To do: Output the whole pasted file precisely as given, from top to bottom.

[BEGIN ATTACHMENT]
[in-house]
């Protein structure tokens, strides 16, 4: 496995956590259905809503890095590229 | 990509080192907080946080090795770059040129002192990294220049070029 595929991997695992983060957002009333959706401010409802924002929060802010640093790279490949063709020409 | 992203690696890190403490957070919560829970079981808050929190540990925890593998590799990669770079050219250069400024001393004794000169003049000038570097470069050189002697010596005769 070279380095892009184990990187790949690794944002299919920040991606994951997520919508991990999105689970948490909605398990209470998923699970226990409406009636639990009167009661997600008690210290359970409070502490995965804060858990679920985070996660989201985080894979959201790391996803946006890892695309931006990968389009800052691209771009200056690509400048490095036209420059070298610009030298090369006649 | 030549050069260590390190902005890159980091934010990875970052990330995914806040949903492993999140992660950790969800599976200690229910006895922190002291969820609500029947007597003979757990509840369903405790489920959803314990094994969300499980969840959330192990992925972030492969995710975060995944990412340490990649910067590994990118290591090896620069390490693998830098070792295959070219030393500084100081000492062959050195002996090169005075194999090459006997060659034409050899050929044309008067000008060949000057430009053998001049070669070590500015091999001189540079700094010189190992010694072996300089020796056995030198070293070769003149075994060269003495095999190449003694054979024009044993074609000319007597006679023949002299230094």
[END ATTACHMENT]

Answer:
[in-house]
């Protein structure tokens, strides 16, 4: 496995956590259905809503890095590229 | 990509080192907080946080090795770059040129002192990294220049070029 595929991997695992983060957002009333959706401010409802924002929060802010640093790279490949063709020409 | 992203690696890190403490957070919560829970079981808050929190540990925890593998590799990669770079050219250069400024001393004794000169003049000038570097470069050189002697010596005769 070279380095892009184990990187790949690794944002299919920040991606994951997520919508991990999105689970948490909605398990209470998923699970226990409406009636639990009167009661997600008690210290359970409070502490995965804060858990679920985070996660989201985080894979959201790391996803946006890892695309931006990968389009800052691209771009200056690509400048490095036209420059070298610009030298090369006649 | 030549050069260590390190902005890159980091934010990875970052990330995914806040949903492993999140992660950790969800599976200690229910006895922190002291969820609500029947007597003979757990509840369903405790489920959803314990094994969300499980969840959330192990992925972030492969995710975060995944990412340490990649910067590994990118290591090896620069390490693998830098070792295959070219030393500084100081000492062959050195002996090169005075194999090459006997060659034409050899050929044309008067000008060949000057430009053998001049070669070590500015091999001189540079700094010189190992010694072996300089020796056995030198070293070769003149075994060269003495095999190449003694054979024009044993074609000319007597006679023949002299230094």